In the case of cooperative insurance, a number of people who are exposed to the same type of danger get together and each of them pays a specific contribution. These contributions are for the purpose of paying compensation to anyone who becomes entitled to it as the result of some harm that befell him. If the sum of contributions is greater than the sum paid out in compensation, the members of the scheme are entitled to take back the difference. If there is a shortfall, then the members are asked to make additional contributions to cover the deficit, or else the compensation paid is reduced in accordance with that deficit.
Instead of paying X amount per month in exchange for the guarantee of Y benefit in the event of Z, you’re now paying a completely random amount that can’t be predicted or controlled (because it depends on how many other people Z has already happened to that year), in exchange for (drumroll, please!)… a completely random benefit whose amount also can’t be predicted or controlled, because it depends not only on how many times Z has happened that year, but on how much everyone else is willing to pay!
If you’re the first person Z happens to that year, you’re probably ok – you’ll get the full benefit you paid for, because they budgeted for that. If you’re the 317th person Z happens to, though, you’re likely to be SOL – there’s a good chance you’ll get a smaller benefit than the one everyone else got (and that you paid for!), because the company is out of money. This is somehow, magically, supposed to be less ambiguous – and less like gambling – than the commercial insurance plan they deemed ‘haram’.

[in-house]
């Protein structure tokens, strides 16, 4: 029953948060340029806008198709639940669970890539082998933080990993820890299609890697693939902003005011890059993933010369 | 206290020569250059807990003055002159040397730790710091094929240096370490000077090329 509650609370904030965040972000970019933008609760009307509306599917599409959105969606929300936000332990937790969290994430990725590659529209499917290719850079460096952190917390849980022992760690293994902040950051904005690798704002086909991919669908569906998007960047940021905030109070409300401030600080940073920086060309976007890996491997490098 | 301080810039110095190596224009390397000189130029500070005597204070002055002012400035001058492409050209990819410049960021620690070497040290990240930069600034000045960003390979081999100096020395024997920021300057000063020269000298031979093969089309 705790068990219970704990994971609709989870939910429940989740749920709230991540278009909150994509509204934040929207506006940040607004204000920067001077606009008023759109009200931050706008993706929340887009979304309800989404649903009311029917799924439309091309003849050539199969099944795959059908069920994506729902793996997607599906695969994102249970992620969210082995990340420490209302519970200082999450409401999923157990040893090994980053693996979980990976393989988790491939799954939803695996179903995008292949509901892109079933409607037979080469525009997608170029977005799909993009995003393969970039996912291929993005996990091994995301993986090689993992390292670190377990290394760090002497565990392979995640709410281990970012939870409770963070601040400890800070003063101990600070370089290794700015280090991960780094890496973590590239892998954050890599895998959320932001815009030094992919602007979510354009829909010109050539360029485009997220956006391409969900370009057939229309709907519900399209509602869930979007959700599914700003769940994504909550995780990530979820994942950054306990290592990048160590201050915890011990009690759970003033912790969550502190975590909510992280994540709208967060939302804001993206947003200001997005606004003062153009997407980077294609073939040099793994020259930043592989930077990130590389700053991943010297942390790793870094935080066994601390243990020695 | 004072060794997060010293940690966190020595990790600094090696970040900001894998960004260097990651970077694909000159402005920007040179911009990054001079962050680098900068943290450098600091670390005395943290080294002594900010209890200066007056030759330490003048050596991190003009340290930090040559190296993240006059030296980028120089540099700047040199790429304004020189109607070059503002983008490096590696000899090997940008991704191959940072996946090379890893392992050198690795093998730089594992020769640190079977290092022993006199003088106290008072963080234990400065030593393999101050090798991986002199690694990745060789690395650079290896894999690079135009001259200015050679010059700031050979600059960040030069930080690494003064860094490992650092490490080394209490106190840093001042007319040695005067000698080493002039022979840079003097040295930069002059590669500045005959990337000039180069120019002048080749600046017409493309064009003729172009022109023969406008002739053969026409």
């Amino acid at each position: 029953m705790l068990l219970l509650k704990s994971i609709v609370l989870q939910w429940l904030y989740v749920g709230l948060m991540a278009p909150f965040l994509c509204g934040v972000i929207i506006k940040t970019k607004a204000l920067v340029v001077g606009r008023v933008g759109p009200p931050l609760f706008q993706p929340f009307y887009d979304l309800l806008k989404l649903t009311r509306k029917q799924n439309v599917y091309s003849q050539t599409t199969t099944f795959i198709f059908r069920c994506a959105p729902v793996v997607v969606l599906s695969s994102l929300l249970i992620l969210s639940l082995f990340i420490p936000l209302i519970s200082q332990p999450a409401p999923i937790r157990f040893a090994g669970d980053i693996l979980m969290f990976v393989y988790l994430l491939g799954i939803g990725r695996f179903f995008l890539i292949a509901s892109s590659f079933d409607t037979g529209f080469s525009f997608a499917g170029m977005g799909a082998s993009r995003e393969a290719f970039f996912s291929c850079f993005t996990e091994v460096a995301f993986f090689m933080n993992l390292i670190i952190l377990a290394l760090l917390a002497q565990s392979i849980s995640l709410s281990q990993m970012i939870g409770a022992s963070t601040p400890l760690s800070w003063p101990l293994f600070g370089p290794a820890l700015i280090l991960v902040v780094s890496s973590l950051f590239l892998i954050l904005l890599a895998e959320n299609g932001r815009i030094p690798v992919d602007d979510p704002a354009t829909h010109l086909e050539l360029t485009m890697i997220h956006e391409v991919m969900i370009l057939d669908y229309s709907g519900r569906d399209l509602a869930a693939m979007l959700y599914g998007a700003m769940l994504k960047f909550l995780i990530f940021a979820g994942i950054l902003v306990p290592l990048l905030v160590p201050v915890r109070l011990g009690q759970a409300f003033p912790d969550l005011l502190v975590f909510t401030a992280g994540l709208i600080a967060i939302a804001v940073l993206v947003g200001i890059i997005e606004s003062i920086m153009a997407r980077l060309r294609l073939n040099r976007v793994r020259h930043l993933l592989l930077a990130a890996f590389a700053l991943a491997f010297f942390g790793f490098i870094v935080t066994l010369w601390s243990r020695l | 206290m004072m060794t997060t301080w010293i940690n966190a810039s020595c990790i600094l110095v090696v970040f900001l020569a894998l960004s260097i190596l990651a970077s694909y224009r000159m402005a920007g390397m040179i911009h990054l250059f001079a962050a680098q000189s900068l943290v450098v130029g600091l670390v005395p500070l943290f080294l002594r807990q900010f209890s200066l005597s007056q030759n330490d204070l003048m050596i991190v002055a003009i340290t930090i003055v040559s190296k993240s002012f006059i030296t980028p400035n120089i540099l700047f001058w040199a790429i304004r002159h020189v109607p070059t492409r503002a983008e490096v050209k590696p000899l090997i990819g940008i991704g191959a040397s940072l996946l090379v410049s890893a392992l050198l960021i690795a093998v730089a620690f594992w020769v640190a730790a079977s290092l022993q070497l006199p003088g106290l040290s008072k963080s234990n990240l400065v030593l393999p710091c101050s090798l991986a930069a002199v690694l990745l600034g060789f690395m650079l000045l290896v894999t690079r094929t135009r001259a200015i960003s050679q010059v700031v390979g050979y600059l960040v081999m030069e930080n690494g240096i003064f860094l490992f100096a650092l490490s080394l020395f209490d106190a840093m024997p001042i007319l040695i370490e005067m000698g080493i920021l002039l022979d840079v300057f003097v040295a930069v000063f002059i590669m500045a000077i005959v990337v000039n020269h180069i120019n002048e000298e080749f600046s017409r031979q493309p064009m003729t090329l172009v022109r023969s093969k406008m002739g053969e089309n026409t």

They go on to talk about why it’s forbidden to invest in a particular company that purports to sell cooperative insurance, but actually (according to their defintion) sells commercial insurance. That’s all well and good (though I think the whole thing is ridiculous), but what really got me was the list of names at the end:
1- Dr. Muhammad ibn Sa’ood al-‘Usaymi, General Director of the Shar’i Council of the National Bank
2- Dr. Yoosuf ‘Abd-Allaah al-Shubayli, Member of Faculty, Higher Institute of Judicial Matters in Imam Muhammad ibn Sa’ood Islamic University
3- Prof. Dr. Sulaymaan ibn Fahd al-‘Eesa, Professor of Graduate Studies in Imam Muhammad ibn Sa’ood Islamic University
4- Prof. Dr. Saalih ibn Muhammad al-Sattaan, Professor of Fiqh at the University of al-Qaseem
5- Dr. ‘Abd al-‘Azeez ibn Fawzaan al-Fawzaan, Assistant Professor at Imam Muhammad ibn Sa’ood Islamic University
6- Dr. ‘Abd-Allaah ibn Moosa al-‘Ammaar, Assistant Professor at Imam Muhammad ibn Sa’ood Islamic University.
I guess Saudi universities must pay pretty well, if so many professors have no understanding of what ‘budgeting’ is! Do they honestly think ‘asking people to pay more’ if there have been too many claims that year is a reasonable solution for normal households? Do they really believe that changing the benefit someone is entitled to after they’ve already paid for it is acceptable in Islam? And do you really need a Ph.D. to see the obvious problem with that logic?
We’ve already seen what happens when people who don’t understand basic biology write fatwas on medical issues. Now, we’ve also seen what happens when people with no understanding of basic economics write fatwas on business transactions!